SDF: Precisely. The orientation of socialists must go beyond the envy of the owning classes to a desire to end the conditions of ownership. In this regard, certain things have happened to hinder the popular integration into a movement to forward the "collective redetermination of pie values". Various authors have named it differently: the ideological transformation of the consciousness of the working classes (and here I would recommend reading Gyorgy Lukacs' History and Class Consciousness or Max Horkheimer and Theodor Adorno's Dialectic of Enlightenment), or by the transformation of the social basis for revolutionary mobilization (Craig Calhoun's The Question of Class Struggle, of course), or by the creation of sectarian Marxism and the decline of the socialist movement into a handful of splinter parties (Part Two of Julius Braunthal's History of the International depicts this), the progress of socialist consciousness has been blocked in the "advanced nations" of the West. What to do? I favor the creation of broad-based movements around real-life crises where the daily operation of global capitalism threatens itself -- me, I'm a card-carrying Green.
: (I do feel that alienation plays a role - but it must be perceived as alienation - in the sense that one does not "feel" poor or exploited unless or until he/she becomes conscious of alternatives)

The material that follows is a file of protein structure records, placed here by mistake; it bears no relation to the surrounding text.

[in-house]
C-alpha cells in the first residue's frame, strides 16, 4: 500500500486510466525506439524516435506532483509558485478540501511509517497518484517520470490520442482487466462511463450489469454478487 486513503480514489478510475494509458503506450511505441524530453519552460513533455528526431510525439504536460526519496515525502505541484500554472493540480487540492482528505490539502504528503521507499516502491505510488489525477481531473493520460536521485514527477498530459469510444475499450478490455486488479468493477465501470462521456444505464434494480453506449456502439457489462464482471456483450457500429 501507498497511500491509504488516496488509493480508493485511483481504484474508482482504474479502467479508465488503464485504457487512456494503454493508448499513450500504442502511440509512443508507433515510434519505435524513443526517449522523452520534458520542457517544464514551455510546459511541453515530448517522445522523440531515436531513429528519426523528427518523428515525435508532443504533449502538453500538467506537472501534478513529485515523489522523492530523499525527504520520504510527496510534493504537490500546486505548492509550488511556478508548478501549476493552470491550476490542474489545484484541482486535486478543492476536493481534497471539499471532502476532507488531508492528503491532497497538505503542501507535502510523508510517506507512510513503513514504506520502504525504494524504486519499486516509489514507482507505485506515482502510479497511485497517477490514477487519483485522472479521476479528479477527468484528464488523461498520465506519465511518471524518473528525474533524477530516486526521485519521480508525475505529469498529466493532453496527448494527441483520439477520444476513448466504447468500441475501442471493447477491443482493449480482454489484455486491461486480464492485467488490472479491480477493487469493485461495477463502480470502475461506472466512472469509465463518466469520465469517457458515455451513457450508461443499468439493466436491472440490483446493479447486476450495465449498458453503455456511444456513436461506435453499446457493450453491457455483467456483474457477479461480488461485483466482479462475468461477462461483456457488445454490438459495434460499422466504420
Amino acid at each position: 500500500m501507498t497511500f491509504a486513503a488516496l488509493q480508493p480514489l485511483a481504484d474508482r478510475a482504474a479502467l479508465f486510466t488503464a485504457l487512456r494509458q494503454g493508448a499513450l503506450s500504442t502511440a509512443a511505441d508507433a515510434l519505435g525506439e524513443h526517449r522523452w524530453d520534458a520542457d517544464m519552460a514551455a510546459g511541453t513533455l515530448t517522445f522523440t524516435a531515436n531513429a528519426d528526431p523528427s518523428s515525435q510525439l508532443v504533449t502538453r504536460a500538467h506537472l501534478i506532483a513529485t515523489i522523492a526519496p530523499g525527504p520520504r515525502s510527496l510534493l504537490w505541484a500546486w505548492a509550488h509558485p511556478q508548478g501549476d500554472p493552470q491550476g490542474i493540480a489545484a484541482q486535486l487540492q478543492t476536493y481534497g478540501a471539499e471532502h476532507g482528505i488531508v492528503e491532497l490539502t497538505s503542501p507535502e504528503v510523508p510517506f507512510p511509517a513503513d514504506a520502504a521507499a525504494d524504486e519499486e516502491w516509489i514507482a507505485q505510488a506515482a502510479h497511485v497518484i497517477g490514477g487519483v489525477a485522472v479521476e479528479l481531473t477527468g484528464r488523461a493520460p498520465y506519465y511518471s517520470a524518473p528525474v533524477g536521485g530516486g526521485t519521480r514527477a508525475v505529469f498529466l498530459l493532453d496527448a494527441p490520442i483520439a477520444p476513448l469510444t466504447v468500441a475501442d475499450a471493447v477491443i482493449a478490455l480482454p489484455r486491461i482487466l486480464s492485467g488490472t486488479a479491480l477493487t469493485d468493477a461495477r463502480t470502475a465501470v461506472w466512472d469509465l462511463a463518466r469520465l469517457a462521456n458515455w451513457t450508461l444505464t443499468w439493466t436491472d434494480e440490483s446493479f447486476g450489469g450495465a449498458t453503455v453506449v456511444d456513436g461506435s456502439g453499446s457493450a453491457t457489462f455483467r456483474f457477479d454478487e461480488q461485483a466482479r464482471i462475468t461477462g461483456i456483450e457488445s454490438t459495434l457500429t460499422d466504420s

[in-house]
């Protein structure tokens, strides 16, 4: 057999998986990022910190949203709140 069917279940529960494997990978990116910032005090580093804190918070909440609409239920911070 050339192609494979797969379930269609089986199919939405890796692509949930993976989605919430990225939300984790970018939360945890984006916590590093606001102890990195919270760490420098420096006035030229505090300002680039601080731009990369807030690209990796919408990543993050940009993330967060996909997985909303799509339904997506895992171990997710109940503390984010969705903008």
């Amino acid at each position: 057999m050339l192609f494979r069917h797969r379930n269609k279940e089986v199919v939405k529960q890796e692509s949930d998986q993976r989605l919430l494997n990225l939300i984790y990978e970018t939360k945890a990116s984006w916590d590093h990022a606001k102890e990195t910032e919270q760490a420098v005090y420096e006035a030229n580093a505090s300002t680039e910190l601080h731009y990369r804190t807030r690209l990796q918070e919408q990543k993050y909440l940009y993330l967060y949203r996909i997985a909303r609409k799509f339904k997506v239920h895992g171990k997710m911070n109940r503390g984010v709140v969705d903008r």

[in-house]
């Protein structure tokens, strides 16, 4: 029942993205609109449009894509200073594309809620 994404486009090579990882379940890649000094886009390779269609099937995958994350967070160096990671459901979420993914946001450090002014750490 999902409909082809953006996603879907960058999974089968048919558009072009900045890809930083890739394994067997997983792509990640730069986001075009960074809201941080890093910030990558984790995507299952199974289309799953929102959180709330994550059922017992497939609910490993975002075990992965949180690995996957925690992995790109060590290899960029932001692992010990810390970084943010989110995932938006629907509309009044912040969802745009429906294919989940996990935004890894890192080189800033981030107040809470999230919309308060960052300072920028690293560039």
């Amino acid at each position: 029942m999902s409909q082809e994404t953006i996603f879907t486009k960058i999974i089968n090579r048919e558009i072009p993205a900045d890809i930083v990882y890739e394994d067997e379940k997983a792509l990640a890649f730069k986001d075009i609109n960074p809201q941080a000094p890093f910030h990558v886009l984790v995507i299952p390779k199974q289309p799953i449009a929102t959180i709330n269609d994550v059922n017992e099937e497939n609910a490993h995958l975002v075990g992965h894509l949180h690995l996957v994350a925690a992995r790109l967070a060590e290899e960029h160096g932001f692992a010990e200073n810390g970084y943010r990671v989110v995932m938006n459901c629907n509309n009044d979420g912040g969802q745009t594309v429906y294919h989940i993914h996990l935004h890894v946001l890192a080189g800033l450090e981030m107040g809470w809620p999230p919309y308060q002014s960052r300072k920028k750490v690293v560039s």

SDF: Alienation is when you sell your labor-time to someone else, of course, and consciousness of the alternative means consciousness of the alternatives to working for your employer. I think we're talking not merely about alienation but about conscientization -- see these links about Paulo Freire.
: Is there a good book on the psycho/social conditions attending the rise of historical mass movements?
SDF: E. P. Thompson's The Making of the English Working Class, of course, tho' I'd also like to recommend Maria Mies' Patriarchy and Accumulation on a World Scale. And I thought that the above topic was what Herbert Marcuse's stuff was all about. I respect what Marcuse was as a revolutionary voice, though his writing is way too full of Freud for my tastes.
: I have a bit of a problem with Garrett Hardin. It is his socio-biology (which might be a surprise - coming fom me). It's a little...well too vulgarly Darwinian.
SDF: Hardin had no clue that the "tragedy of the commons," which he so accurately depicted, was an epiphenomenon of capitalist (and pre-capitalist) business competition. People exploit and pollute the commons to depletion when production is socialized for the sake of capitalist competition, not because it's "natural" for them to do so. The tragedy of the commons is the flip side of the crisis of overproduction. As a business owner, I would "naturally" destroy the common resource base as part of the activity of preserving my market share against inroads by other entrepreneurs who are going to be doing the same things to the commons as I plan to do. The "tragedy of the commons" problem is similar to the problem in game theory of "prisoner's dilemma".
: I remember your posting about the fate of Easter Island - the presumed loss of timber to religious practice. In this case the destruction of their world would not have been due to individual self-interest - but to collective stupidity.
SDF: Ah, but the collective is comprised of individuals and the individuals comprise a collective!